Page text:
As my kiddos jump into bed without properly washing their face (something I NEVER go to sleep without doing) I wonder, “How long can they get away with this? When do I need to establish a skincare routine for them?” Yes, they wash their faces during bath time, but what about those times when bath is skipped? Breezy Mama turns to Christy Prunier, founder of Willa Skincare, a new line which was developed specifically for young girls, for answers.
What encompasses a smart skincare routine is very personal and changes with the very specific skincare needs that evolve over time. For a tween–a daily cleanser, a moisturizer like Willa Face the Day which is green tea, aloe and eucalyptus–are very light and formulated for young sensitive skin. Also a natural SPF should become a daily ritual. As a child gets older and hormones kick in and acne makes its unwelcome debut, spot treatments as well as masks can be a useful tool.
Currently, with my three and six year olds, I wash their face with a warm washcloth and mild soap—is that enough? At what age should we start a “skin care routine” with our children?
I think a skincare routine should begin as soon as your child is ready to take ownership of taking care of their skin. My 5 year old daughter Julia craves responsibility and she now washes her face, moisturizes without a prompt– and she loves putting on Willa sunscreen–even on a cloudy day. The key is giving them natural products they enjoy using. It’s the same with food. Just telling your children “this is good for you” will never get a child to choose Kale over French Fries unless the kale tastes great. The same for getting your children to embrace a healthy skincare habit…they have to love the ritual.
What ingredients do we need to avoid when looking for children’s skincare products?
Avoid chemicals. Look for natural products–no parabens, sulfates, phthalates. Holmostate, Oxybenzone –these ingredients in chemical sunscreens have been show to be endocrine disruptors. What goes on the skin goes in the skin–and that is especially true with children who absorb more as a share of their body weight than adults do. Environmental Working Group is a great resource for product information.
What age do children start to experience the dreaded breakouts?
I can only speak from observation here but it seems to coincide with onset of puberty, but embracing a healthy skincare routine should not begin when there is a problem. You shouldn’t wait until your child gets a breakout or a sunburn to encourage them to start taking care of their skin. After all, we don’t wait until our children are diabetic to say eat fruits and vegetables and we certainly don’t wait until they have a cavity to suggest they brush their teeth. But with the skin, our largest organ, the relationship begins with a “problem”–and that is the troubling lifestyle pattern Willa addresses.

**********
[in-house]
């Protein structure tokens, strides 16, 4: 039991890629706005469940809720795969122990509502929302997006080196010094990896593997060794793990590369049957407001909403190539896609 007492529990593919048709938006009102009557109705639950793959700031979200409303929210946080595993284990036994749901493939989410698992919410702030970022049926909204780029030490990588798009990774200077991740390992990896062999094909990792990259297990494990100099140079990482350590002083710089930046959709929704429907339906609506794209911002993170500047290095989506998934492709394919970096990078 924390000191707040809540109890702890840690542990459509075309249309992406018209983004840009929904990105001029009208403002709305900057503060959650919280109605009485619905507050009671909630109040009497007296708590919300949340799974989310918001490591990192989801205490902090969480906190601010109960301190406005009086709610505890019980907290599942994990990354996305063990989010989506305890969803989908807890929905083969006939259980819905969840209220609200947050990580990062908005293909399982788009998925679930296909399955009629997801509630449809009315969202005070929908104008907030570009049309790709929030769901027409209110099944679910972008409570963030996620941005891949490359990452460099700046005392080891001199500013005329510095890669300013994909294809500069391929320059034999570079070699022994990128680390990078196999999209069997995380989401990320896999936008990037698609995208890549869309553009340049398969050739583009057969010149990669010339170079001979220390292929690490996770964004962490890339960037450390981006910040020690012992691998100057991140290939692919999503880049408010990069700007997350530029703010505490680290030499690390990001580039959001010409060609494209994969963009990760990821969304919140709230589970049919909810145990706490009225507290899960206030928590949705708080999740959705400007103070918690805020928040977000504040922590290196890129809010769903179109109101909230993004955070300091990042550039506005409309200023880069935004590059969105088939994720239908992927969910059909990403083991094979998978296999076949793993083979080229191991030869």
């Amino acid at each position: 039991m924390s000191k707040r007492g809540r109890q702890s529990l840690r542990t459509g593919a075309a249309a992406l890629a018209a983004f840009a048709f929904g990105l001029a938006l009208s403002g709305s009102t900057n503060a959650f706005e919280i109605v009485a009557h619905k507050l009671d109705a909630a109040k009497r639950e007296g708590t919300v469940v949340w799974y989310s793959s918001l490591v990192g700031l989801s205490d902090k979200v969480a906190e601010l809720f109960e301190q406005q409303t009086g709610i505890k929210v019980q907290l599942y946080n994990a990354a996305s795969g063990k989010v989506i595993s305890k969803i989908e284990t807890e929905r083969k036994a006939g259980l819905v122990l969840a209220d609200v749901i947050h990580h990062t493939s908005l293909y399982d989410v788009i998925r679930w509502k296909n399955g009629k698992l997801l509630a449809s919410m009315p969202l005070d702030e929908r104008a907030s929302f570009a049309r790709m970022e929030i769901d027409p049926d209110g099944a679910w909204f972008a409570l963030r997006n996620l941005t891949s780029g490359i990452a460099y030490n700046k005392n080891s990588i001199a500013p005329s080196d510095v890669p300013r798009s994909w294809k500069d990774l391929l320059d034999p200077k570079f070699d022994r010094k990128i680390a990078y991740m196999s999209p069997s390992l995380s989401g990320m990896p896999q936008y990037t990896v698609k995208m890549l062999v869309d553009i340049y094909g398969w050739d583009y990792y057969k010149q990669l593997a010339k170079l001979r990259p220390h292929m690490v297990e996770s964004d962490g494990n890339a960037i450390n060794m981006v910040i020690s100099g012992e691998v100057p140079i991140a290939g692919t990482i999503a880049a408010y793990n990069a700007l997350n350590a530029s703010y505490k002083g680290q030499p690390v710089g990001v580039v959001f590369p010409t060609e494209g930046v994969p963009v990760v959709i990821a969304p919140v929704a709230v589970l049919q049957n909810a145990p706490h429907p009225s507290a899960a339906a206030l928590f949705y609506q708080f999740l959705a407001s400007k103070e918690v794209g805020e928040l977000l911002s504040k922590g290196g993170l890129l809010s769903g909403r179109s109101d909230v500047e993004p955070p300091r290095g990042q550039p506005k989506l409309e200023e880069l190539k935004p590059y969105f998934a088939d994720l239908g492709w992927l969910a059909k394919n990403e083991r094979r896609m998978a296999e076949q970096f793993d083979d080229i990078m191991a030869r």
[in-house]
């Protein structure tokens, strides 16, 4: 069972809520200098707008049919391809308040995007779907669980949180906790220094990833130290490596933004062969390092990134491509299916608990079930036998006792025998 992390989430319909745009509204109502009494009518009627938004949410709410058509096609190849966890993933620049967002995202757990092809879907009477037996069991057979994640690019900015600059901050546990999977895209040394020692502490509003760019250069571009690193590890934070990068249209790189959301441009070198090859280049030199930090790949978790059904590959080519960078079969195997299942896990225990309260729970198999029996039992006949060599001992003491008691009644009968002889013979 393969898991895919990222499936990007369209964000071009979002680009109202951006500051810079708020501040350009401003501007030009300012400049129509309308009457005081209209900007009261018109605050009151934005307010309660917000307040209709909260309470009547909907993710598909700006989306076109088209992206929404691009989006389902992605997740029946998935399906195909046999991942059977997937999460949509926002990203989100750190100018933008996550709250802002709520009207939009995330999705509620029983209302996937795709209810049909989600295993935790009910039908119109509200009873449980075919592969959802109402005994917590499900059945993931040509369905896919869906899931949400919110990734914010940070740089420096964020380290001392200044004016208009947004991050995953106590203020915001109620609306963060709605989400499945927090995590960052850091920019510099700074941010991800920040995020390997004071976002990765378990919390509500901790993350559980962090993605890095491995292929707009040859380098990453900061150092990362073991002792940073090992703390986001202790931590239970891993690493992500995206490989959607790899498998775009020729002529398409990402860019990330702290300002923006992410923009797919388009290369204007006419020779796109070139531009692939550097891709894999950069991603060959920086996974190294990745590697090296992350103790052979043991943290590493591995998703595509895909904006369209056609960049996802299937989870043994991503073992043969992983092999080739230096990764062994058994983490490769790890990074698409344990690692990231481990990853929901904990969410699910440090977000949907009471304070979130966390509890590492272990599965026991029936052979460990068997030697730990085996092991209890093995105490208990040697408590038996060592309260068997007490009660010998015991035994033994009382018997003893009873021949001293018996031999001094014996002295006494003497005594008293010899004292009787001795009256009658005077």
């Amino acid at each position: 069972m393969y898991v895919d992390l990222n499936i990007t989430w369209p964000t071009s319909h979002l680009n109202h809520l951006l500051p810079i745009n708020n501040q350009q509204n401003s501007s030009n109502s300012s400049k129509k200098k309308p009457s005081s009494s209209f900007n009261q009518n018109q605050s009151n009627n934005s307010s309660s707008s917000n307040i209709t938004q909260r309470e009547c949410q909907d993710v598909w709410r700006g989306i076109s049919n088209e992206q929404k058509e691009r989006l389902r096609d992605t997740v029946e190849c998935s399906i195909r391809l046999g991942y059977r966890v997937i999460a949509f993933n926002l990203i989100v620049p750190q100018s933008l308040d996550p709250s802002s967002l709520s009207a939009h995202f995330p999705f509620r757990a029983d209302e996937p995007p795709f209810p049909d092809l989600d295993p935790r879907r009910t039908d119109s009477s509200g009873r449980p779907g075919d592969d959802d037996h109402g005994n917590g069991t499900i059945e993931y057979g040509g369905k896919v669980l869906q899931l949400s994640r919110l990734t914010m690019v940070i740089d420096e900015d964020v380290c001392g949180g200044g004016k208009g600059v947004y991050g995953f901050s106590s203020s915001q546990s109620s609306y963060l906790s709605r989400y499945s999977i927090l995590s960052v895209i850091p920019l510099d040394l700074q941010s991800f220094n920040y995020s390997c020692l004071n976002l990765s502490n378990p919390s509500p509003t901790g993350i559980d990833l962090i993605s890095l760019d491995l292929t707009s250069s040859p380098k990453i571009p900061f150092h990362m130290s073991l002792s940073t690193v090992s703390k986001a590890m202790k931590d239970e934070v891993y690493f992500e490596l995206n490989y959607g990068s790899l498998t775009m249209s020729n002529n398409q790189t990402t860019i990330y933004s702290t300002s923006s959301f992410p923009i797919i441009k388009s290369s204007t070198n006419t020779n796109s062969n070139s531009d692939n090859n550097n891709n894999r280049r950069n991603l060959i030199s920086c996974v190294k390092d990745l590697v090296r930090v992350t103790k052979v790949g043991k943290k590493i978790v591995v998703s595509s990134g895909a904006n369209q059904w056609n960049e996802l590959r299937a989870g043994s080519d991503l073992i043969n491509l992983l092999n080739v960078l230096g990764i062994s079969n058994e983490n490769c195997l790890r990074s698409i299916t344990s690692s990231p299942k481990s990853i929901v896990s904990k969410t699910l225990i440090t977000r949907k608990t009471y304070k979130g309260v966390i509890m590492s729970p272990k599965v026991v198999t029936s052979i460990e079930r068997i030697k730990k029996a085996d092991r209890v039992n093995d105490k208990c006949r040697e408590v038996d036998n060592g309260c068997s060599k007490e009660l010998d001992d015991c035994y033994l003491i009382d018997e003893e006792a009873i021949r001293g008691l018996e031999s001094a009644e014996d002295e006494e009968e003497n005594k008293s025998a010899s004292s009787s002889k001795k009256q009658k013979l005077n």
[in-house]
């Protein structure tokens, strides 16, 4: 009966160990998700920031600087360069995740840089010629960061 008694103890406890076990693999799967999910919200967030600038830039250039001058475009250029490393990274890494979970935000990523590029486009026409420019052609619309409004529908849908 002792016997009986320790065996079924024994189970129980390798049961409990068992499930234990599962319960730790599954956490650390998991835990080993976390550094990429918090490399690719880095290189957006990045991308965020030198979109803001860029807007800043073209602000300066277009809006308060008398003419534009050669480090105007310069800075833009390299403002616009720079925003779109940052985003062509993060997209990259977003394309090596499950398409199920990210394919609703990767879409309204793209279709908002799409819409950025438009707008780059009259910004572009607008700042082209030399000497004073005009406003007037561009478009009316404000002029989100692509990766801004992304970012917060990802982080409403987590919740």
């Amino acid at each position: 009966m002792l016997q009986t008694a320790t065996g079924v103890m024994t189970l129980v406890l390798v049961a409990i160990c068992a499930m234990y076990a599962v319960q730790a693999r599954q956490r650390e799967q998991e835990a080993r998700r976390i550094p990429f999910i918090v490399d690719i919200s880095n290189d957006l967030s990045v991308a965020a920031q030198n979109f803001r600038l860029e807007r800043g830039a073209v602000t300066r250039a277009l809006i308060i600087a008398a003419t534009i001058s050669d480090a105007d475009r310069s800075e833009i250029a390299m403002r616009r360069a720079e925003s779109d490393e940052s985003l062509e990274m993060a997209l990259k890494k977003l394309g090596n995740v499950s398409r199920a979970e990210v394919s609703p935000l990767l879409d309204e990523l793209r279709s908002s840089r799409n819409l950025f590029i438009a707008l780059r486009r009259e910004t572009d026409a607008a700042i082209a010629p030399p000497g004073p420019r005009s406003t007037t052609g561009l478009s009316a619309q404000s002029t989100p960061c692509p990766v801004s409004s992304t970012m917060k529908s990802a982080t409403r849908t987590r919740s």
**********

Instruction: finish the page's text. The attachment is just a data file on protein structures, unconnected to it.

So one way to minimize breakouts as kids get older is to practice healthy skincare habits–namely keeping skin clean. But the other critical pieces are getting enough sleep, drinking enough water, keeping stress to a minimum and making healthy food choices.
If they start cleansing their face early in age, will that minimize breakouts as they get older?
Genetics have a huge impact on the skin we have, so to a certain extent it is predetermined. But genes are only the starting point and beautiful skin is also about healthy skin care habits practiced daily.
There are no foods that directly CAUSE acne. I’ve learned from dermatologists that acne is caused by blood sugar, chronic inflammation and stress. Many foods exacerbate these conditions and can thus trigger acne. So knowing that, eating too much fat is one of the biggest reasons for blood sugar problems . . . meaning the blood sugar levels fluctuate too much which causes a hormonal reaction that leads to increased oil production and blocked pores. Also, refined carbohydrates which enter the bloodstream quickly spike blood sugar levels. Caffeine too can be a trigger since it sets off the adrenalin glands to release stress hormones which are bad for your general healthy and skin. And of course caffeine affects sleep which is critical for your body to detox and repair. Easiest rule of thumb is to avoid food that comes from a factory . . . the closer you stay to the “whole food”–for example apples vs. applesauce–the better off you’ll be.
When I think of skin care, I think of females, but our boys should be started on a skin care regimen as well, right?
Girls love product. We are sensory by nature and are predisposed to savor the ritual of caring for our skin. Boys are no different in the need to start young caring for their skin…I have a son who is now ten. He uses the Willa Start Fresh Foaming Face Wash, the natural lip butters and loves the SPF Face the Day–But he’d likely enjoy it more if the packaging wasn’t purple.